A Union in Peril

Published on 11 May 2021 at 13:10

The election results in the UK of the past week may, whether all involved are aware of it or not, spell the end of the Union as we know it.


With an SNP majority in Scotland, the Tories utterly dominating in the English context and a growing degree of Welsh Nationalism, the Union’s existence has never looked more precarious than it does right now.


With Boris Johnson now riding a wave of support, which we could not have predicted at the outset of his Premiership, he can now reforge Tory policy and outlook in his own image for the foreseeable future.


Such outlooks include an extremely strict view on Unionism and the necessity of preventing any potential breaking apart of the bonds which tie the four nations together.


However, this blustering and aggressive approach may in the end prove to be counter-intuitive and ultimately accelerate the process which initially began with the unexpected success of the Brexit referendum.


In Scotland, Nicola Sturgeon declared victory despite lacking an outright majority and expressed her intentions to push forward with a second referendum on independence. This could pose more than its fair share of issues for the Union at large.


At present the majority of the UK’s nuclear arsenal is stored in Scotland, it provides a large portion of the population and contributes more than its fair share economically to the Union. In response to this threat, Boris replied with the negative instead noting that any such referendum would have to succeed as a challenge in the Higher Courts for it to go ahead.


This hardline stance towards the independence movement may win the Prime Minister much in the way of support in the English context. Yet is hard-line extremely unlikely to prove successful in the long term.


Refusal of consent, will not make the Scottish Independence movement go away, nor would it suffice should appropriate traction be garnered for a Border Poll in terms of Northern Ireland.


This leaves the United Kingdom in a peculiar situation, as the bonds which once brought the nation together look increasingly frail.


The NHS, direct state intervention in the economies of each nation and a set of devolved parliaments which gave further independence to each nation, may not be sufficient in the coming years. 


While the coronavirus vaccination programme has been an immense success, one which Boris has attempted to publicise as a British victory by asking for the Union Jack to be placed on each vaccine, this may only prove to be a temporary solution.


The impact of Brexit and a seemingly incoming recession, may mean that the doctrine of public spending will not survive the onslaught. In particular in the context of Northern Ireland, the artificial nature of its economy which was never intended to be workable, may suffer most. 


This is combined with a doctrine of neglect and disinterest which has been perpetrated by Tory politicians for decades. This is evident within the continued ignorance of the increasingly united Welsh Nationalist movement.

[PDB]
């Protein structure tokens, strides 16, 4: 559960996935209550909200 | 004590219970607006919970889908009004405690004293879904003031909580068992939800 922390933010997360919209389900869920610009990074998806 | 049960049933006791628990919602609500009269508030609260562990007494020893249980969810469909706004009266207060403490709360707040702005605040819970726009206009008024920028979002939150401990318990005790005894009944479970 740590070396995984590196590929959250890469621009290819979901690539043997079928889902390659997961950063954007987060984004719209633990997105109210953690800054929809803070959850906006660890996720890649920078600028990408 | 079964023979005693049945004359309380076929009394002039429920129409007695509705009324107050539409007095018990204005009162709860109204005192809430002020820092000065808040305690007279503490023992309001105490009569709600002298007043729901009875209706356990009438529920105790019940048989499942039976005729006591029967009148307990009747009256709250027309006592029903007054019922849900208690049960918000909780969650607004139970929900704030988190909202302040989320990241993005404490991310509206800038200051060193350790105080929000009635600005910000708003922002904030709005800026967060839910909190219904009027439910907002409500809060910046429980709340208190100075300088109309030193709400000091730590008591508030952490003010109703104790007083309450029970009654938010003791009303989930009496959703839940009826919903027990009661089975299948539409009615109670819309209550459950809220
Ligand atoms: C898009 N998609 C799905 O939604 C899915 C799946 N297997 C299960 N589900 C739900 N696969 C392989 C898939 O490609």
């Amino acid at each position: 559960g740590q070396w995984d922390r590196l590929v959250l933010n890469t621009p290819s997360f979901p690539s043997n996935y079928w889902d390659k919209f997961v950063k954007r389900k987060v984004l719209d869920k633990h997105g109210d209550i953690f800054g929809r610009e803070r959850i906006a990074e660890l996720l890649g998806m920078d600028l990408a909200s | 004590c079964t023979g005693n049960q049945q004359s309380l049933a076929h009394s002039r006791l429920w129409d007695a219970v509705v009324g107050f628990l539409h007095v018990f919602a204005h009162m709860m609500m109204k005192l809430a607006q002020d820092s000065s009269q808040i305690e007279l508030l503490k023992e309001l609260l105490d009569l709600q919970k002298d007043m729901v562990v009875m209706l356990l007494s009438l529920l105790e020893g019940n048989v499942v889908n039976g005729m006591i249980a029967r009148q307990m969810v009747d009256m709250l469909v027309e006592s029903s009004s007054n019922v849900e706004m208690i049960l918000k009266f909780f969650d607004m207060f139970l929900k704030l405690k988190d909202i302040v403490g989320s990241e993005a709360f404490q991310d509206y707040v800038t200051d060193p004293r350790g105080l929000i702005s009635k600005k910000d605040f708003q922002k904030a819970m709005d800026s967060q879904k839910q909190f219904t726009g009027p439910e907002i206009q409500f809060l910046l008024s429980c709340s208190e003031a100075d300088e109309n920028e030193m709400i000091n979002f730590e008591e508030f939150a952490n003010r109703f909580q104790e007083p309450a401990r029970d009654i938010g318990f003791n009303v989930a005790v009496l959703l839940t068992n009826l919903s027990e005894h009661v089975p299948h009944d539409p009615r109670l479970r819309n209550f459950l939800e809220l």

This is no new development, as the concept of a Welsh identity distinctly separate from the Anglo-Saxons has been growing for a number of years. The evidence of such has been clear to see for anyone willing to do even the most basic research.


In particular the immense work which has been conducted on the part of the Welsh people to revive their language, which has shown greater success than any of their other Celtic counterparts.


While the focus will now turn to the Scottish dilemma, this movement should not be disregarded and the reputation of Wales as the forgotten element of the Union may yet prove to be untrue.


In the meantime, the lack of an outright majority in any of the nations mentioned to push for independence, leaves the situation firmly in the hands of the Prime Minister.


Yet as has been evidenced by his blustering and aggressive approach to date, rather than attempt to reconcile the disparate parliaments he seems likely to take an aggressive strict approach to such.


Therefore, while the Union at the given moment may be in a perilous situation, given the lack of a popular majority the Union may continue to stagger ever onwards, until a breaking point is reached.


While the outcome of this current predicament remains to be determined, the focus placed on Scotland is rightly considered. Should Scotland led by Nichola Sturgeon press on with a successful Independence Referendum it could prove to be the domino which ultimately breaks the Union.


Plans to rejoin the European Union and enjoy the benefits of such membership, which the state never intended to set aside will be at the forefront of the minds of Scottish politicians.


It is often forgotten just how much of an English led movement Brexit has been and how the other members of the Union have responded to such blatant disregard of their interests.


The primary reason why this has not led to a second push for Independence has been the impact the Coronavirus pandemic has had on geopolitics in general.


Yet as the UK and the developed world at large seems to be emerging from the pandemic, the issues which had been pushed to the back of the minds of many in the UK will once more come to the forefront. Should the Prime Minister continue in his antagonistic manner towards such Independence movements throughout the Union, it could also prove to be the end of the political entity as we now know it.


As in all things however, there is an element of uncertainty and it remains to be seen how events will play out in the coming months and years.

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